Before the hearing, which started late due to an overcrowded Board agenda , activists and representatives of community interests expressed trepidation, but also cautious optimism. But some expressed strong criticism of CPMC’s negotiating posture.“This process has not involved the community,” Steve Woo, of the Tenderloin Neighborhood Development Corporation, stated flatly, pointing out that San Franciscans had not heard from the Mayor’s office on the subject since May. “The public is curious to find out what’s going on,” he continued, crediting the Board of Supervisors for creating the opportunity to do so by requesting an update in the hearing.
As did many speakers in the evening hearing, Woo emphasized that what’s truly important about the negotiations is how they impact the future. “This is not just a deal,” he said. “This is brokering the future of the City’s health care system.” This concern was reflected in many of the comments in the hearing, hours later, as several of the Supervisors pointed out the long-term implications of the project on nearly every aspect of San Francisco’s municipal life, from transportation to housing to the job market.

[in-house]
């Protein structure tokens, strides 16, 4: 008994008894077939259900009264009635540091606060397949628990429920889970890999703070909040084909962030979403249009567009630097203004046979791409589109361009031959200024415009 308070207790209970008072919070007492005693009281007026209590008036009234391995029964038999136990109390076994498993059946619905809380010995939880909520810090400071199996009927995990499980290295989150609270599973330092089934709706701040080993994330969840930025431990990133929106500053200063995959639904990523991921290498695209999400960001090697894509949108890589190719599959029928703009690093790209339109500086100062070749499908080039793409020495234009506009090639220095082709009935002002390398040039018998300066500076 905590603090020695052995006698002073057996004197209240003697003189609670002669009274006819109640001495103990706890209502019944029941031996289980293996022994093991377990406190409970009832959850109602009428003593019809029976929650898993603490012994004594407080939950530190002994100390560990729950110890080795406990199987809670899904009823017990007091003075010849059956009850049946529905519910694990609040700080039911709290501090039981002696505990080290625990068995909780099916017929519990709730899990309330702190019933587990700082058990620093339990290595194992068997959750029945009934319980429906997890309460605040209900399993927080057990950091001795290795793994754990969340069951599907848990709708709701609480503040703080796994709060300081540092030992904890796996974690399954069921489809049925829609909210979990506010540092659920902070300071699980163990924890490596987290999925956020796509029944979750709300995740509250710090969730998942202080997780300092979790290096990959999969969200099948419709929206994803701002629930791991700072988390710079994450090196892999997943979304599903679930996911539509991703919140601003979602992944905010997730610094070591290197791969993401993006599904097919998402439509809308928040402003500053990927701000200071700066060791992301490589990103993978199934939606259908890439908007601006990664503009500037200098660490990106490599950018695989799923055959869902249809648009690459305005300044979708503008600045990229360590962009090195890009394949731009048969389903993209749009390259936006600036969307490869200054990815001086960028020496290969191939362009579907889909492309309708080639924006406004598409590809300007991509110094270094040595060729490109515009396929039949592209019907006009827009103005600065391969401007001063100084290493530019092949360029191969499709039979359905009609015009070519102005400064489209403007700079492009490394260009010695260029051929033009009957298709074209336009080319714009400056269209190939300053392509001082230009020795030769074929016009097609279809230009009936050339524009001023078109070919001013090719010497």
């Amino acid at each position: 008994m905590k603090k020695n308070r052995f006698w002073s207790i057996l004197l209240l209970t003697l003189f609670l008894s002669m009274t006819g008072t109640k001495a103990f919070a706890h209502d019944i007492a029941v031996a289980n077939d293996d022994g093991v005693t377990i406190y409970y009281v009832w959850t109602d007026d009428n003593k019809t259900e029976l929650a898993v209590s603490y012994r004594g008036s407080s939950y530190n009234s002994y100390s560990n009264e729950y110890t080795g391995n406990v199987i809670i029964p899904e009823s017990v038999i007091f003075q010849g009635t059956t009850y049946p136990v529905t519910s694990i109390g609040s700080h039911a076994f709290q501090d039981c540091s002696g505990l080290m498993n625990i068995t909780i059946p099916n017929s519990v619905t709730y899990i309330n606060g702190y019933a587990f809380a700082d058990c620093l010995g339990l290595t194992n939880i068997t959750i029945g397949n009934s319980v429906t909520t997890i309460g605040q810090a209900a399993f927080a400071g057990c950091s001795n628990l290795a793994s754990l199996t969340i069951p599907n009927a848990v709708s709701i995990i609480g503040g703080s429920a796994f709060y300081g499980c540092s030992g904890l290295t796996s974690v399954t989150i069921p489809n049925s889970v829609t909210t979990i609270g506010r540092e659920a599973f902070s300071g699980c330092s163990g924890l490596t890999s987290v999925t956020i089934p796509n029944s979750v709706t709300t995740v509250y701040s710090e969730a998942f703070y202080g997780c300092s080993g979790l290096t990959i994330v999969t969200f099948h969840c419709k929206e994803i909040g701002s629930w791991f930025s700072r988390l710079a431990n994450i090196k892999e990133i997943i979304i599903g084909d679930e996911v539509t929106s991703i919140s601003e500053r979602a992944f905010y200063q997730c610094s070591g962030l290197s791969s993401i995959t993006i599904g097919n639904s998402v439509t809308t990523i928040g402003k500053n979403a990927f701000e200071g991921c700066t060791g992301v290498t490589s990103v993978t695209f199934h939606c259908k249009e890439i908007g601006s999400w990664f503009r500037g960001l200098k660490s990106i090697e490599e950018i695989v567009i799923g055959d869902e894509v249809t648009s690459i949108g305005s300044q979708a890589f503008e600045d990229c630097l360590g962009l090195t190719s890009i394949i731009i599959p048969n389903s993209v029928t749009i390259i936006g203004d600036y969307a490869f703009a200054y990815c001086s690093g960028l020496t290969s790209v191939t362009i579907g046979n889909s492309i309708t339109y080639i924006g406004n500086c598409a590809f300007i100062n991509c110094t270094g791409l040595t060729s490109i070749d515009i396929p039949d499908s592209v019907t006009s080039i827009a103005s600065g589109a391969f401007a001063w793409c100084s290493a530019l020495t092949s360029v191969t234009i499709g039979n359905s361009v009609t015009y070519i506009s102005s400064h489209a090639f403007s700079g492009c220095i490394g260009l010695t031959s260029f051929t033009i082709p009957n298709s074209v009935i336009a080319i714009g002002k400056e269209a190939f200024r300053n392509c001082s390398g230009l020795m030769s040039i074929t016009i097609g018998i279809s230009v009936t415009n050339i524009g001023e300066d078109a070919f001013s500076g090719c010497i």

“What we want,” Woo concluded, “is for the community to have its own place at the table. We believe that Mayor Lee is trying to mediate between the community and Sutter [Health, the parent company of CPMC], but we want to do that ourselves.” Woo noted that his coalition wants to see more in the way of low-income housing development, union rights protections, and local hiring practices in the workforce.
Emily Lee, of the Chinese Progressive Association, struck a stronger tone. Lee was present at the press conference for the release of the Hastings study, and echoed many of the concerns raised at that event. “The community is shocked at the disparity between CPMC’s profitability and its derelection of obligations to charity care,” she said. “The community is shocked to see them planning a new luxury hospital, with no indication of how much access low-income patients will have to the facility, while they claim they have no choice but to cut services at St. Luke’s.” Lee reiterated that the proposed sharp reduction in beds at St. Luke’s would force low-income patients of diverse backgrounds to find a new hospital, and that most would choose San Francisco General Hospital due to its proximity. “They’re pushing the burden of charity care onto public hospitals and taxpayers,” said Lee.
During extensive presentation of the current facts on the ground regarding the state of negotations, District 9 Supervisor David Campos frequently spoke up. Although numerous City officials made it clear that they were continuing to push the various agenda items ranging from local hiring to health care costs, Campos expressed deep reservations about the process, and about Sutter Health in particular. “The history of how Sutter has interacted with the City and County has not been what we would want it to be,” Campos said, and noted that State officials have only recently intervened in a lawsuit alleging fraudulent hiring practices and several other violations of the law by the conglomerate.